Popular wisdom holds that publishers repeatedly revise college textbooks in order to kill off the secondary market for used books. However, many neo-classical authors argue that, if consumers are forward-looking, such behavior should not be profitable; consumers’ willingness to pay for new books will fall if they know that they can't resell their used books. Using a large new dataset on all textbooks sold in psychology, biology and economics in the 10 semesters from 1997 to 2001, we estimate a demand system for textbooks by college students and test whether textbook consumers are forward looking. Our estimates strongly support the view that students are forward looking and that, when they buy their textbooks, they take into account the probability that they will not be able to resell their books at the end of the semester due to a new edition release. The demand estimates do suggest, however, that students are overly optimistic in their forecasts and that there are also some important frictions in the market for used books that can affect publisher revision decisions. Simulation results suggest that students are sufficiently forward-looking that publishers cannot raise revenues by accelerating current revision cycles, even if revising were costless to the authors.

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    $\begingroup$ For a lot of classes the students don't really have a free choice on whether or not to buy the book because it is required by the class (or students have a serious disadvantage if they don't have it). To me this makes college text books a bad example to study. Is this aspect discussed in the paper? $\endgroup$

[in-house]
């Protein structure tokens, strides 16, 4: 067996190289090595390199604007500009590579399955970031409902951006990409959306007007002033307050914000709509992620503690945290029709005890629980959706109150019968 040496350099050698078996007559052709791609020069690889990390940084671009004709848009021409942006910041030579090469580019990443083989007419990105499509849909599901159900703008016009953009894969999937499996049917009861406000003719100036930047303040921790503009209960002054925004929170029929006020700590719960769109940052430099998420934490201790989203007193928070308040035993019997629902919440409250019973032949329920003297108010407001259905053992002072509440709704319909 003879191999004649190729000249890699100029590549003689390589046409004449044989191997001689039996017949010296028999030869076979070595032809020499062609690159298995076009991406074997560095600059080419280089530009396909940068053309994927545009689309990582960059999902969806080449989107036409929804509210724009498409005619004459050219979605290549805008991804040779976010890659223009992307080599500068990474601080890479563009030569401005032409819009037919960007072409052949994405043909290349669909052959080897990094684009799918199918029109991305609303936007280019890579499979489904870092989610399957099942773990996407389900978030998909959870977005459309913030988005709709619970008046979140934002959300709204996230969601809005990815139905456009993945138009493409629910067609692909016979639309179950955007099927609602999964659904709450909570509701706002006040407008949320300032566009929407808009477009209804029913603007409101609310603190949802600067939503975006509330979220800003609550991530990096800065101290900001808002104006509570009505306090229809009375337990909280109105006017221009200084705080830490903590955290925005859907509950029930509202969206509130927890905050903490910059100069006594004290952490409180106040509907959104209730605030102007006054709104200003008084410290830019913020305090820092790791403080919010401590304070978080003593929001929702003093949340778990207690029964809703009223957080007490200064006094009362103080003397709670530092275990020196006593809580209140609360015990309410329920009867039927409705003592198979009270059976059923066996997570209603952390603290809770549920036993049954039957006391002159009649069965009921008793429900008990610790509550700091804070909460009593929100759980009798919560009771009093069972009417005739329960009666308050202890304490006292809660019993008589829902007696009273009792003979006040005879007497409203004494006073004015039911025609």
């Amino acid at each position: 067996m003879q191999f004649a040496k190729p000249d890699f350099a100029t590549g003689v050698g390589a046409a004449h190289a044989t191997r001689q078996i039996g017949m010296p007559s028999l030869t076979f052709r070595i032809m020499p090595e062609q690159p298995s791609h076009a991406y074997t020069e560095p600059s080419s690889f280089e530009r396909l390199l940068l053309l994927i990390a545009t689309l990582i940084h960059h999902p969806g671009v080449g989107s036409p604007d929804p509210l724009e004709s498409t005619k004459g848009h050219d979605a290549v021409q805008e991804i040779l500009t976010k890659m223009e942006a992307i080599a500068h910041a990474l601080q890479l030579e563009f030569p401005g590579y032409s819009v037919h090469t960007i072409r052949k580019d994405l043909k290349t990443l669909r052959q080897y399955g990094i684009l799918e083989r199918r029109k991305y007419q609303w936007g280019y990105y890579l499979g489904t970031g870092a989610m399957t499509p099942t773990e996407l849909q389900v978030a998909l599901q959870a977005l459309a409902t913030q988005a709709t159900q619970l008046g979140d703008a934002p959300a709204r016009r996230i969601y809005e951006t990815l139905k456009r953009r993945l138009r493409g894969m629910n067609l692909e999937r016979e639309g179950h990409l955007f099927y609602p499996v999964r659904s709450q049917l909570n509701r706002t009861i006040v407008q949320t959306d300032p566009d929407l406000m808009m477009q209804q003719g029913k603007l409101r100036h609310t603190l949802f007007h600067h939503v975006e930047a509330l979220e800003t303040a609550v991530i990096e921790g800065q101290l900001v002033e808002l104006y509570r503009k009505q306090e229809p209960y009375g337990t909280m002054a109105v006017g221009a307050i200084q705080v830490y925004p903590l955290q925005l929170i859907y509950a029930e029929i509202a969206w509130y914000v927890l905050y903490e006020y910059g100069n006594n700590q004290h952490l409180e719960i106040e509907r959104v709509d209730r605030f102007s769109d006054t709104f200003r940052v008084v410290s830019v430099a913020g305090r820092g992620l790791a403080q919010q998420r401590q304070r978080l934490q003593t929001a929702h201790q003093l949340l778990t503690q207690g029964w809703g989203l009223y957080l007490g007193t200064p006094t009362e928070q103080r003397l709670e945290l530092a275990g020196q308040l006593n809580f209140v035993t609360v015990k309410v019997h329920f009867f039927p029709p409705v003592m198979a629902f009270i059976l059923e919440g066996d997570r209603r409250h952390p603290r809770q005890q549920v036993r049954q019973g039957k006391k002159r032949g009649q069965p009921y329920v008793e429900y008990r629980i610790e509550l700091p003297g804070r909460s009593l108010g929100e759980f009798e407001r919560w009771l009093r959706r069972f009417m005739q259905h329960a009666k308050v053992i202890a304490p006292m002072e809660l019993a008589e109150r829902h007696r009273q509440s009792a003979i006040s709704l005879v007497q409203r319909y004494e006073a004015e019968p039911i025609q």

– quarague
    Feb 23 at 16:48
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    $\begingroup$ They do! Check it out for yourself at an open access link like this one: citeseerx.ist.psu.edu/viewdoc/… $\endgroup$
    – BKay
    Feb 23 at 18:26
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Very interesting observation. I doubt there would be any study on type of goods you are looking for as secondary markets for non-durable goods are (at least not until recently) very large. The concepts, however, should not be very different from durable goods market such as that for cars.

Below is a link to a paper from AER which deals with welfare implications of secondary market. I have not read the paper but given that it is from one of the most reputed economics journal they may have touched on this issue. If not you can perhaps consider adding this dimension and have a study of your own.

A Quantitative Analysis of the Used-Car Market